Wednesday, February 3, 2016
Saturday, January 30, 2016
She was just killing me with cuteness today! She had been picking more phrases every day and saying the funniest things. Here's some of her newest phrases:
"Want more water, please"
"Ryan's a boy"
"Be right back!"
She is starting to learn her colors. She will initially call everything blue, but if you press her for an answer she can often give the right one. She can count to 3. She can draw a circle if I draw one first. We ate dinner at my parent's house last night and my dad grabbed a bottle of wine and Lauren yelled, " wine!!". It was so funny!
She has been super affectionate, telling us "I love you" frequently. I asked her today if she wanted to go to the mall tomorrow and she was pretty mad that we weren't going that very minute. She loves school and tells me about her friends by name. She recently charmed her gymnastics teacher into a tour of the competitive area, she was so excited!
Never ever did I imagine that almost 4 would be like this. I couldn't think that far ahead when she was a baby and certainly not while I was pregnant. She turns 4 in just two weeks. How did we get here so fast?
I'm sure most people in the special needs community have read Welcome to Holland. If you haven't, you should! People either love it or hate it. I love it. I got a shirt recently that says, "Holland Tourist. Its beautiful here." And it really, truly is. I could go on and on about what Lauren has taught me so far in the 4 years I've enjoyed being hers. She has taught me to slow down, enjoy each moment and to take pride in every little accomplishment (for both kids). I've learned to celebrate the little things with just as much vigor as the big things.
For the life of me, I just cannot imagine why God chose me to be her mama. It is an honor I'm sure I don't deserve.
Thursday, December 24, 2015
RYAN ATE A CHEESEBURGER!!!!!
Those of you who don't know my family may not get it. But anyone who has a kid with major food issues knows this is MAJOR!!! He has never eaten meat, not even as a baby. He used to eat chicken nuggets but now won't anymore. His only protein source is peanut butter.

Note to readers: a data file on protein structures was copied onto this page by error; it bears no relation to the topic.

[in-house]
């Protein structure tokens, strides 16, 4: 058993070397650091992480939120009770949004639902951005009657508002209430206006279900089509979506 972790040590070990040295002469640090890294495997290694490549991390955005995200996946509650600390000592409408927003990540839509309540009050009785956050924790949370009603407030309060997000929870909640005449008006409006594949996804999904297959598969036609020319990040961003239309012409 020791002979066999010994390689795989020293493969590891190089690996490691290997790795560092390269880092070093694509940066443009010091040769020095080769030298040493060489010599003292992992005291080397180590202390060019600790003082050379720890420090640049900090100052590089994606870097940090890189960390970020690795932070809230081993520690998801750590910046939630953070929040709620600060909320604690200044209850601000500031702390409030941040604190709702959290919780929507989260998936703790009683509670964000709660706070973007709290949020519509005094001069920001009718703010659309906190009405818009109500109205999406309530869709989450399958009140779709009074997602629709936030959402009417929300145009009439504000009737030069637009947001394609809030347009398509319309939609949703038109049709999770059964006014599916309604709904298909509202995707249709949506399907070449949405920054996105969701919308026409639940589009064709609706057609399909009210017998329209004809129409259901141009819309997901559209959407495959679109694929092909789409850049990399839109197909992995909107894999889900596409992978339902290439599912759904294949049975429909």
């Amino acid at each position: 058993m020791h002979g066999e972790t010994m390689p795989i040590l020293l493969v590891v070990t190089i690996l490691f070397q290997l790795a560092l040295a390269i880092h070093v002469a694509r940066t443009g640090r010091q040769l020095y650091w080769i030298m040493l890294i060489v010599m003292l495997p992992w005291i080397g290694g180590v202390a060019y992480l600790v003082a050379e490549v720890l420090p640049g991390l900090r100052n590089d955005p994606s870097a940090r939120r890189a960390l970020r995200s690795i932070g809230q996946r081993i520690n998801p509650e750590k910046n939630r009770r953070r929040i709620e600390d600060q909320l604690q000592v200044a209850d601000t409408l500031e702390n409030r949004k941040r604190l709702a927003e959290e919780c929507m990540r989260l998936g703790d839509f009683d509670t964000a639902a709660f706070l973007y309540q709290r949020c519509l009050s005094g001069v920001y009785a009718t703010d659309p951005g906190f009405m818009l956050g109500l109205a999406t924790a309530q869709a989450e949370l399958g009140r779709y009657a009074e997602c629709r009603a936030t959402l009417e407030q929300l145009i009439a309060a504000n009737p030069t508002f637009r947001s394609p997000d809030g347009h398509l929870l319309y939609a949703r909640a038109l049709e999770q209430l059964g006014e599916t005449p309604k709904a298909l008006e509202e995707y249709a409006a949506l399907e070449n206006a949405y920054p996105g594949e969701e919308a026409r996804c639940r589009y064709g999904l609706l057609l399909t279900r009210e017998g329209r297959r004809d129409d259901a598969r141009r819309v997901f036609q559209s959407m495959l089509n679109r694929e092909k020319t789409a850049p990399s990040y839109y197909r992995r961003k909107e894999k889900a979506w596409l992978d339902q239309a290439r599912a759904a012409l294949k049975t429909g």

I am so so proud of him!! 6 is going to be a big year for him!
Saturday, December 19, 2015
I thought I'd take the time the explain, from the beginning, how I came to work at my new job.
My husband's grandparents were wealthy. They donated a lot of money to a lot of places. When we found out at 18 weeks pregnant that Lauren would be born with Down syndrome, they told us they had donated a large sum of money to a clinic for kids with special needs (I believe they donated well before we knew Lauren would be extra special). They were invited to a donor's tour kind of thing and they invited us to go with them to see what it was all about.
We went and it was awesome. We met the doctor who ran the clinic and the first thing she said was "Congratulations!" with a big smile on her face. That was the first time since finding out our baby had Down syndrome that someone who knew congratulated us. We got to listen to a presentation about the purpose for the center, the doctor talked about her passion for kids with special needs and her vision for what the clinic would accomplish. My husband and I both had tears in our eyes from listening to to people talk about a place of true acceptance. We couldn't even picture that point in our journey yet.